When choosing a document to support our writing, we must bring a certain amount of skepticism and always be questioning the value of our sources. Not all sources are created equal and not all sources are worthy to be included in our work.
So how do we know what documents are worthy and valuable and which ones might be questionable in support of our arguments?
We start by:
Student Learning Activity: Evaluate a variety of sources for the ethical and logical uses of evidence.
Skills: The purpose of this activity is to help you practice the following skills essential to your success in school and beyond.
In this activity you will:
: Evaluate a variety of sources for the ethical and logical uses of evidence.
Directions for activity:
WHO: Who is the author?
WHAT: What type of document is it?
WHEN: When was the information published and/or updated?
WHERE: Where was the information published?
WHY: Why was the document created?
HOW: How was it written? How was it produced?
|How can I tell the difference?||
|Length||Longer articles, providing
in-depth analysis of topics
|Shorter articles, providing
broader overviews of topics
|Authorship||Author usually an expert or specialist in the field, name and credentials always provided||Author usually a staff writer or a journalist, name and credentials may be provided|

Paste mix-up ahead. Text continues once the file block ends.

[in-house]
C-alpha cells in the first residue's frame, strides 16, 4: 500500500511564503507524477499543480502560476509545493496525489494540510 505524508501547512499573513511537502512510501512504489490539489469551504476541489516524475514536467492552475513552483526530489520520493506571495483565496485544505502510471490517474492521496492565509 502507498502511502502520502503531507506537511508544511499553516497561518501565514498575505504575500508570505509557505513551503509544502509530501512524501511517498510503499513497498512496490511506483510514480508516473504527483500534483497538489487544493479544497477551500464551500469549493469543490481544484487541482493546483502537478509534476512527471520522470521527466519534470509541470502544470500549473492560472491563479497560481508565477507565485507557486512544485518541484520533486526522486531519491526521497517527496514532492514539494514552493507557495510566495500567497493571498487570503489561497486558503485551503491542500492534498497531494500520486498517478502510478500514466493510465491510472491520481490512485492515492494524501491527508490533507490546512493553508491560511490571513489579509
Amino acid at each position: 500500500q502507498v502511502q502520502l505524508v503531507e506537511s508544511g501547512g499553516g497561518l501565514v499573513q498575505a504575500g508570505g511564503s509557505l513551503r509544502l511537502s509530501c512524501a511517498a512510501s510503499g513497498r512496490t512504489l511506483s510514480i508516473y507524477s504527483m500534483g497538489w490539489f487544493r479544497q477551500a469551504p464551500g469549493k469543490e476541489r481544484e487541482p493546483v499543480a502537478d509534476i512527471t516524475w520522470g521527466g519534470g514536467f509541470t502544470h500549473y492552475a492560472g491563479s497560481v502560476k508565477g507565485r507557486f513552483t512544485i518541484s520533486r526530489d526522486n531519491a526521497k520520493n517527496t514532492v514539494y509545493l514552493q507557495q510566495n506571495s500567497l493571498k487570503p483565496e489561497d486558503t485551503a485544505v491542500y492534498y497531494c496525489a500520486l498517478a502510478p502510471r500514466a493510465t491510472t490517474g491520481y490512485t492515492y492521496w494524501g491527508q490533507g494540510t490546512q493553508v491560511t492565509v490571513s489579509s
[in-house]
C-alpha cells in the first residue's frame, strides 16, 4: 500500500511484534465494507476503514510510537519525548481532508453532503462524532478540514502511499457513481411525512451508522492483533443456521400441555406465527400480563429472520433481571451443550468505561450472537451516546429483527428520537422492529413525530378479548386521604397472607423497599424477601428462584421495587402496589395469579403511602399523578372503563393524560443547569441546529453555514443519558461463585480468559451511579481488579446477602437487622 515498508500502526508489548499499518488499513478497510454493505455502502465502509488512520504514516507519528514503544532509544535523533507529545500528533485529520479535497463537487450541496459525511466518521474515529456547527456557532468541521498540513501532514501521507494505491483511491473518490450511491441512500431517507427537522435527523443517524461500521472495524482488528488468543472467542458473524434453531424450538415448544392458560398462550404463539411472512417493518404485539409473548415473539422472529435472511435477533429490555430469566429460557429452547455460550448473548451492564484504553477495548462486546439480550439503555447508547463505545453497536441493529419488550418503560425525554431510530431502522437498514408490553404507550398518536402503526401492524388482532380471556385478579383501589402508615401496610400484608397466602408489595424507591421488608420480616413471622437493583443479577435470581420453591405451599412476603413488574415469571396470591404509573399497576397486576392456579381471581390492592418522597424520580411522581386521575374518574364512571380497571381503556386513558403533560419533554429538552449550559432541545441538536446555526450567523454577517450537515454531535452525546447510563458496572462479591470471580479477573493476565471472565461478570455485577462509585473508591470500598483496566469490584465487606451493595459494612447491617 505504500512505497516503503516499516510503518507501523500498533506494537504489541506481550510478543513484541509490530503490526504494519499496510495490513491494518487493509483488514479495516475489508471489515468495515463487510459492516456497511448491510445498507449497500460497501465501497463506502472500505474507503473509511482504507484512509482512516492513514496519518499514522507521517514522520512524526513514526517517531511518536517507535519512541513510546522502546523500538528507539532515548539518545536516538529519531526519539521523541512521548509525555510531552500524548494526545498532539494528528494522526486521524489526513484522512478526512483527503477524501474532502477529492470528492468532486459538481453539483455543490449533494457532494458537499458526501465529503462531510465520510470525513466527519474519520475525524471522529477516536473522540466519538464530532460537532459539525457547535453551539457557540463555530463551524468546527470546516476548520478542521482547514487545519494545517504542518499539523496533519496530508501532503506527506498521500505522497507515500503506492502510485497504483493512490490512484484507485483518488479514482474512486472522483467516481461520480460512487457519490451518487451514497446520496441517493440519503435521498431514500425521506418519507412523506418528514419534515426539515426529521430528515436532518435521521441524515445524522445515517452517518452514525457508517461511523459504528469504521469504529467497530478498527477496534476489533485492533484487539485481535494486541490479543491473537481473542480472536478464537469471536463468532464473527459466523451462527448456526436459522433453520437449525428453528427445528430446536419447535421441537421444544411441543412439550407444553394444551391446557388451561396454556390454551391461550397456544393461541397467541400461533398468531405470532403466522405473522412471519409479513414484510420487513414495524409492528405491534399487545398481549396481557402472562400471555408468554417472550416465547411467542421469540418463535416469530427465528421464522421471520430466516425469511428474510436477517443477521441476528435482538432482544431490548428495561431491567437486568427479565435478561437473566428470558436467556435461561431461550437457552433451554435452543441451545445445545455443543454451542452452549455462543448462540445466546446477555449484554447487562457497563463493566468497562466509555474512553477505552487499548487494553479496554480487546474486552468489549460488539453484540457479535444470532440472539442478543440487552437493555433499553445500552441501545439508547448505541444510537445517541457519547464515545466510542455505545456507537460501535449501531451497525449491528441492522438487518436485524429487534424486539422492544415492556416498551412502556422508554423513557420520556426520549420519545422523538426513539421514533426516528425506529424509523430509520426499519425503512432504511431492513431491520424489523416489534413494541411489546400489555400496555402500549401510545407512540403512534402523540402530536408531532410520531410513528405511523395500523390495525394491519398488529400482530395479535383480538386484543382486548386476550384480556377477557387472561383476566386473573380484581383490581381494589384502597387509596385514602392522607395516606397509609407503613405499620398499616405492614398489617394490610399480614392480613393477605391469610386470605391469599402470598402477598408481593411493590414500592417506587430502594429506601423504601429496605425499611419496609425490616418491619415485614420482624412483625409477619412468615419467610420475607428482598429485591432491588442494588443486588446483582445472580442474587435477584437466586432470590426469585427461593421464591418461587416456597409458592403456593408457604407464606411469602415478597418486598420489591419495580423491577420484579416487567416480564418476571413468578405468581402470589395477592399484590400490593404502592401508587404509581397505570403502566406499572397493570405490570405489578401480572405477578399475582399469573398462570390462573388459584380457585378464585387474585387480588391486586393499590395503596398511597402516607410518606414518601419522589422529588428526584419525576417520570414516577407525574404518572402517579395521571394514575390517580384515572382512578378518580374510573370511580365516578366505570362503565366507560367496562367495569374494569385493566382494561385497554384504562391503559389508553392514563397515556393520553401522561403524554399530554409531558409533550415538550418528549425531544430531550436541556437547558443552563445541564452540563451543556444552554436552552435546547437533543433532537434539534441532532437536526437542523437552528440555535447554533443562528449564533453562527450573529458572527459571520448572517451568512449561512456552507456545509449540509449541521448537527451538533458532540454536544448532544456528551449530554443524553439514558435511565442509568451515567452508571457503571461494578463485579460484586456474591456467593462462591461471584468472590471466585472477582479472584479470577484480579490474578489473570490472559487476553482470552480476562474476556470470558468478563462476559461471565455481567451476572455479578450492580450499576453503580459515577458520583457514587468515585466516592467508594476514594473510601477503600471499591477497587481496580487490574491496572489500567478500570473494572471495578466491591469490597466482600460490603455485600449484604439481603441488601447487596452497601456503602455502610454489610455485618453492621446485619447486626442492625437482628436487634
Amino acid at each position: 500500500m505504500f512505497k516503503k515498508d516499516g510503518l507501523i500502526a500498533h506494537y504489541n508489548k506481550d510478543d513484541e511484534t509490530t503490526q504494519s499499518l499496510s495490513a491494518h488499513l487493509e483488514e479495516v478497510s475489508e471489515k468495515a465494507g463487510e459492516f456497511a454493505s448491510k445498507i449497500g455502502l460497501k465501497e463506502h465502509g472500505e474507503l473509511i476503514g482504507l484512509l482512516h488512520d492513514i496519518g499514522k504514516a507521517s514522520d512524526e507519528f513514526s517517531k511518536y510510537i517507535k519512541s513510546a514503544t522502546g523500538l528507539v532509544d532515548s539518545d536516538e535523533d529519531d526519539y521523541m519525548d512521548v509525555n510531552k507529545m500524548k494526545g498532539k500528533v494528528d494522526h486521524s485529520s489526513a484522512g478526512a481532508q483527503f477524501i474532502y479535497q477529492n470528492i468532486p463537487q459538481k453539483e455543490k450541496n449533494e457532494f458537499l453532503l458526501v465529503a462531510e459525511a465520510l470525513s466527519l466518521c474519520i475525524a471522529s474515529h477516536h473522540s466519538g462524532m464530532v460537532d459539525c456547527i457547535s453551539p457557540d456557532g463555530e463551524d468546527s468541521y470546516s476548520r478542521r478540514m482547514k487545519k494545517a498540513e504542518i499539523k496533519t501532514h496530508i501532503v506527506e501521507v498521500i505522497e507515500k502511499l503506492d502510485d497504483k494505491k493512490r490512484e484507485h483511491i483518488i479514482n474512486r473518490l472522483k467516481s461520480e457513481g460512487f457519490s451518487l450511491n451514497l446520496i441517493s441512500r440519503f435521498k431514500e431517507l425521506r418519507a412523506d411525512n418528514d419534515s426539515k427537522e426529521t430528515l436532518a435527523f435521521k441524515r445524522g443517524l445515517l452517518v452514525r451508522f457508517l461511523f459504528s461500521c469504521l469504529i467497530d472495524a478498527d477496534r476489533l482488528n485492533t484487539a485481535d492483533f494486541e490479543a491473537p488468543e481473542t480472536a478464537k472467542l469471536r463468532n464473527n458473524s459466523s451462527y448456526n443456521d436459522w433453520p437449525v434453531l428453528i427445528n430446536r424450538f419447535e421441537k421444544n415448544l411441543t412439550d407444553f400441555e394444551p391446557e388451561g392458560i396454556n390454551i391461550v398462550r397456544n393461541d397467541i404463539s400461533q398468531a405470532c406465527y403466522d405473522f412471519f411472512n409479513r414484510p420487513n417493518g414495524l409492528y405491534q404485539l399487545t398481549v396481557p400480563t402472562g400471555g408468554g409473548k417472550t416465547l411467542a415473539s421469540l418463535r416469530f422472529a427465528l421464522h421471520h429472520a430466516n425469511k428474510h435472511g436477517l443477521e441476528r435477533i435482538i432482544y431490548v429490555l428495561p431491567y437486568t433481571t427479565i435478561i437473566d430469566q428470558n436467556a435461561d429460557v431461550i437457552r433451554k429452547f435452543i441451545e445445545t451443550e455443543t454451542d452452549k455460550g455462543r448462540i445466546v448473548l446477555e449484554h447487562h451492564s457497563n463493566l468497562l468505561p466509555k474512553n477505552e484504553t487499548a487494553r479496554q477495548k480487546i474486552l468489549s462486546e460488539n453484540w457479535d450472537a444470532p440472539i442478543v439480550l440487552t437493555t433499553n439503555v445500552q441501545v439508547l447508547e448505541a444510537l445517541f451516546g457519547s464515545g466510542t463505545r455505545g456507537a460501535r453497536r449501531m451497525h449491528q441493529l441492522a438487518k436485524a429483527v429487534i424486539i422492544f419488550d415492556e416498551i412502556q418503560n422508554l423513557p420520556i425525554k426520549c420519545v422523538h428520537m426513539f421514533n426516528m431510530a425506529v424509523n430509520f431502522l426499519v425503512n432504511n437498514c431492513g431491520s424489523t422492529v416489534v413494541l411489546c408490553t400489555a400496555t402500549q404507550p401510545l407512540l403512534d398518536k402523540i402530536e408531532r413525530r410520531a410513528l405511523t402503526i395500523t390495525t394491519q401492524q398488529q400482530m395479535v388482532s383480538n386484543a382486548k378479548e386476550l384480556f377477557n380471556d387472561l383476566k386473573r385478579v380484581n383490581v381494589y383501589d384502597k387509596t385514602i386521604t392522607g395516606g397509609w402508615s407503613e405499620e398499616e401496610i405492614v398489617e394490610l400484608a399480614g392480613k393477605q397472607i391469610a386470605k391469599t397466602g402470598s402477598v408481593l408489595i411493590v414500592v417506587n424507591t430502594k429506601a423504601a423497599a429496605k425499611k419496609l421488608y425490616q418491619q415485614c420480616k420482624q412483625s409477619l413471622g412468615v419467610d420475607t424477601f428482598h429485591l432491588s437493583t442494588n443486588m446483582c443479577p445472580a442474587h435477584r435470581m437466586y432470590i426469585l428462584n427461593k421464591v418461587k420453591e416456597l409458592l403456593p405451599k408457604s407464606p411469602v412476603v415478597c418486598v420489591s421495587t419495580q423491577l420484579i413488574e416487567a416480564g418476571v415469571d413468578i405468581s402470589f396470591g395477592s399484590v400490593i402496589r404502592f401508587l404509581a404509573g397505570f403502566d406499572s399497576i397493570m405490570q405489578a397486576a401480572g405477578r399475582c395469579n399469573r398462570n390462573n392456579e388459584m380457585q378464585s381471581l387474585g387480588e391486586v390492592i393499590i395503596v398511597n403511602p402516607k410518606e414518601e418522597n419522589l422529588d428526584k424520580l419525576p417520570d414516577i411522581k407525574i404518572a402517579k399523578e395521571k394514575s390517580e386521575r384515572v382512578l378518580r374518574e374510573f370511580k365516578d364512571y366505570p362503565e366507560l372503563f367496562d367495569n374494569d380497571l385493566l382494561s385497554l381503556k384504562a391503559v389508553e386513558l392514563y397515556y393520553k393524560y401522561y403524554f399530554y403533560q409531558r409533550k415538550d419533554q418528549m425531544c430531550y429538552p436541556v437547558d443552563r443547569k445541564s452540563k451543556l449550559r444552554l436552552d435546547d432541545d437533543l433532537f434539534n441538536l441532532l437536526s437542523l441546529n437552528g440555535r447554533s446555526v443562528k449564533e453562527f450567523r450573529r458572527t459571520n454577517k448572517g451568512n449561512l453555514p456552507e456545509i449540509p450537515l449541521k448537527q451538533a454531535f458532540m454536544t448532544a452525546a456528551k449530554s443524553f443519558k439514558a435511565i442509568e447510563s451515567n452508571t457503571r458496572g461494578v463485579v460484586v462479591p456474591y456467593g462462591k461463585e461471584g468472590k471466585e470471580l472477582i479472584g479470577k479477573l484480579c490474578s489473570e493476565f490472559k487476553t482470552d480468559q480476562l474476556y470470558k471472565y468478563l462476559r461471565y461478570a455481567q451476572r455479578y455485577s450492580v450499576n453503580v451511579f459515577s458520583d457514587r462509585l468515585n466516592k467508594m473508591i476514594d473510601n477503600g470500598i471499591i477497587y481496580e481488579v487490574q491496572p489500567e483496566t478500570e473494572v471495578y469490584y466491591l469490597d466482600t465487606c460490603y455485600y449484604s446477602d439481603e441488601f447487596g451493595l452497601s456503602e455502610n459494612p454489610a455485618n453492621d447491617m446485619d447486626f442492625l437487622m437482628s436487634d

|Language/Audience||Written in the jargon of the field for scholarly readers (professors, researchers or students)||Written in non-technical language
for anyone to understand
|Format/Structure||Articles usually more structured,
may include these sections: abstract, literature review, methodology, results, conclusion, bibliography
|Articles do not necessarily follow a specific format or structure|
|Special Features||Illustrations that support the text, such as tables of statistics, graphs, maps, or photographs||Illustrations with glossy or color photographs, usually for advertising purposes|
|Editors||Articles usually reviewed and critically evaluated by a board of experts in the field
|Articles are not evaluated by experts in the field, but by editors on staff|
|Credits||A bibliography (works cited) and/or footnotes are always provided to document research thoroughly||A bibliography (works cited) is usually not provided, although names of reports or references may be mentioned in the text|